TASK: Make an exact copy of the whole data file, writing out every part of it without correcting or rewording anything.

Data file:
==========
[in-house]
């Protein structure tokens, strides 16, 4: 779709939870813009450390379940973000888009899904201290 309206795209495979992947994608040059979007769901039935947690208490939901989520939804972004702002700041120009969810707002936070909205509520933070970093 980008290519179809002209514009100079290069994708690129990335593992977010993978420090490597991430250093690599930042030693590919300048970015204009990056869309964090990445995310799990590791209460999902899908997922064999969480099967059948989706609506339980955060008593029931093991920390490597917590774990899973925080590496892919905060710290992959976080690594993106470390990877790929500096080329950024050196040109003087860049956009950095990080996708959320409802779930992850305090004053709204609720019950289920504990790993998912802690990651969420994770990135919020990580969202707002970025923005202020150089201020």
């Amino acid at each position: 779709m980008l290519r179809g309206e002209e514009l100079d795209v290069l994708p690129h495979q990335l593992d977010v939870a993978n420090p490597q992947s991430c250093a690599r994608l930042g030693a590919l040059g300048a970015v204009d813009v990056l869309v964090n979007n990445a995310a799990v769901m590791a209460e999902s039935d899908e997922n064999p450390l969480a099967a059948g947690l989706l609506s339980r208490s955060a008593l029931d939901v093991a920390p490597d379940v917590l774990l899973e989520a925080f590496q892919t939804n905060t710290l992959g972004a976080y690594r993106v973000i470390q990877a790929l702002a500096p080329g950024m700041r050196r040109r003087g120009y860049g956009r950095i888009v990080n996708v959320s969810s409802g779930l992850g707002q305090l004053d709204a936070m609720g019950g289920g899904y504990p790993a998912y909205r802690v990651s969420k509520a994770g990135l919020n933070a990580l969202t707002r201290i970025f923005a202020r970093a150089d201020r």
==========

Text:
[in-house]
């Protein structure tokens, strides 16, 4: 779709939870813009450390379940973000888009899904201290 309206795209495979992947994608040059979007769901039935947690208490939901989520939804972004702002700041120009969810707002936070909205509520933070970093 980008290519179809002209514009100079290069994708690129990335593992977010993978420090490597991430250093690599930042030693590919300048970015204009990056869309964090990445995310799990590791209460999902899908997922064999969480099967059948989706609506339980955060008593029931093991920390490597917590774990899973925080590496892919905060710290992959976080690594993106470390990877790929500096080329950024050196040109003087860049956009950095990080996708959320409802779930992850305090004053709204609720019950289920504990790993998912802690990651969420994770990135919020990580969202707002970025923005202020150089201020």
């Amino acid at each position: 779709m980008l290519r179809g309206e002209e514009l100079d795209v290069l994708p690129h495979q990335l593992d977010v939870a993978n420090p490597q992947s991430c250093a690599r994608l930042g030693a590919l040059g300048a970015v204009d813009v990056l869309v964090n979007n990445a995310a799990v769901m590791a209460e999902s039935d899908e997922n064999p450390l969480a099967a059948g947690l989706l609506s339980r208490s955060a008593l029931d939901v093991a920390p490597d379940v917590l774990l899973e989520a925080f590496q892919t939804n905060t710290l992959g972004a976080y690594r993106v973000i470390q990877a790929l702002a500096p080329g950024m700041r050196r040109r003087g120009y860049g956009r950095i888009v990080n996708v959320s969810s409802g779930l992850g707002q305090l004053d709204a936070m609720g019950g289920g899904y504990p790993a998912y909205r802690v990651s969420k509520a994770g990135l919020n933070a990580l969202t707002r201290i970025f923005a202020r970093a150089d201020r």